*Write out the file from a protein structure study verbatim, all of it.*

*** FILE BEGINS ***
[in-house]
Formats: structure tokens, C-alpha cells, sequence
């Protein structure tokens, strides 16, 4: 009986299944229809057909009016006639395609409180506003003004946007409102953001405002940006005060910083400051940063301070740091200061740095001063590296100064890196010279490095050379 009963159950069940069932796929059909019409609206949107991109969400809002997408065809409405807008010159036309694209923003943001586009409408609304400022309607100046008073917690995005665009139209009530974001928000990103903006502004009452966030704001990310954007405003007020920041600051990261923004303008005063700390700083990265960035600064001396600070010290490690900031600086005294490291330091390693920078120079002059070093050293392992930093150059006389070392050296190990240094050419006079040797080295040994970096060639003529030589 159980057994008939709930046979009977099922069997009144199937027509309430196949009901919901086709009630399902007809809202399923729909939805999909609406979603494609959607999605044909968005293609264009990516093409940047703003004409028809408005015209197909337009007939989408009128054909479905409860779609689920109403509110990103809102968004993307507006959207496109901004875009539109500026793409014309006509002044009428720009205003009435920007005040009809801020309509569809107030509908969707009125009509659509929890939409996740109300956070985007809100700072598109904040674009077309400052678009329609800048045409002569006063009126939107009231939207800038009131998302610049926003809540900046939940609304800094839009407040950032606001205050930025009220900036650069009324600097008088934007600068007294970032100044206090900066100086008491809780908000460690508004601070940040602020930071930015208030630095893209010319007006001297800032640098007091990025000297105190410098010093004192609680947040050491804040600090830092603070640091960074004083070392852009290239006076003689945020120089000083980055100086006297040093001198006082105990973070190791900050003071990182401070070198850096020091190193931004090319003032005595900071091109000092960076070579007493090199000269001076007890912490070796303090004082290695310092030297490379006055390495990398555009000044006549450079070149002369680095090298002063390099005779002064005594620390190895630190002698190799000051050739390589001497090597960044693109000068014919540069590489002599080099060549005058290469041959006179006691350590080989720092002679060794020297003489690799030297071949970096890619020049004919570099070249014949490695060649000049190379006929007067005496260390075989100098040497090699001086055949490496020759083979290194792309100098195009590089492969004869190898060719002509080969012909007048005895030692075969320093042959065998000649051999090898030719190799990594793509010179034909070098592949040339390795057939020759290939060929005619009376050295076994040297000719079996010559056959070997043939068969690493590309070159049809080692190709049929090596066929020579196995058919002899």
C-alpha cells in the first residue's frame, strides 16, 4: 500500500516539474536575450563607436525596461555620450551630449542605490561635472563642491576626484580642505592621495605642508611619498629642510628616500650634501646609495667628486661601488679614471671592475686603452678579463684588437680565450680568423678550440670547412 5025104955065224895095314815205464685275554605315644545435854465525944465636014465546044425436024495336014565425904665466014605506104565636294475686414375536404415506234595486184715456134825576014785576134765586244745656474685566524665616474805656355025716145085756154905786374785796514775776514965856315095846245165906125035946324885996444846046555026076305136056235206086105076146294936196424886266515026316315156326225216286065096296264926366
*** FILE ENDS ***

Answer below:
[in-house]
Formats: structure tokens, C-alpha cells, sequence
């Protein structure tokens, strides 16, 4: 009986299944229809057909009016006639395609409180506003003004946007409102953001405002940006005060910083400051940063301070740091200061740095001063590296100064890196010279490095050379 009963159950069940069932796929059909019409609206949107991109969400809002997408065809409405807008010159036309694209923003943001586009409408609304400022309607100046008073917690995005665009139209009530974001928000990103903006502004009452966030704001990310954007405003007020920041600051990261923004303008005063700390700083990265960035600064001396600070010290490690900031600086005294490291330091390693920078120079002059070093050293392992930093150059006389070392050296190990240094050419006079040797080295040994970096060639003529030589 159980057994008939709930046979009977099922069997009144199937027509309430196949009901919901086709009630399902007809809202399923729909939805999909609406979603494609959607999605044909968005293609264009990516093409940047703003004409028809408005015209197909337009007939989408009128054909479905409860779609689920109403509110990103809102968004993307507006959207496109901004875009539109500026793409014309006509002044009428720009205003009435920007005040009809801020309509569809107030509908969707009125009509659509929890939409996740109300956070985007809100700072598109904040674009077309400052678009329609800048045409002569006063009126939107009231939207800038009131998302610049926003809540900046939940609304800094839009407040950032606001205050930025009220900036650069009324600097008088934007600068007294970032100044206090900066100086008491809780908000460690508004601070940040602020930071930015208030630095893209010319007006001297800032640098007091990025000297105190410098010093004192609680947040050491804040600090830092603070640091960074004083070392852009290239006076003689945020120089000083980055100086006297040093001198006082105990973070190791900050003071990182401070070198850096020091190193931004090319003032005595900071091109000092960076070579007493090199000269001076007890912490070796303090004082290695310092030297490379006055390495990398555009000044006549450079070149002369680095090298002063390099005779002064005594620390190895630190002698190799000051050739390589001497090597960044693109000068014919540069590489002599080099060549005058290469041959006179006691350590080989720092002679060794020297003489690799030297071949970096890619020049004919570099070249014949490695060649000049190379006929007067005496260390075989100098040497090699001086055949490496020759083979290194792309100098195009590089492969004869190898060719002509080969012909007048005895030692075969320093042959065998000649051999090898030719190799990594793509010179034909070098592949040339390795057939020759290939060929005619009376050295076994040297000719079996010559056959070997043939068969690493590309070159049809080692190709049929090596066929020579196995058919002899």
C-alpha cells in the first residue's frame, strides 16, 4: 500500500516539474536575450563607436525596461555620450551630449542605490561635472563642491576626484580642505592621495605642508611619498629642510628616500650634501646609495667628486661601488679614471671592475686603452678579463684588437680565450680568423678550440670547412 5025104955065224895095314815205464685275554605315644545435854465525944465636014465546044425436024495336014565425904665466014605506104565636294475686414375536404415506234595486184715456134825576014785576134765586244745656474685566524665616474805656355025716145085756154905786374785796514775776514965856315095846245165906125035946324885996444846046555026076305136056235206086105076146294936196424886266515026316315156326225216286065096296264926366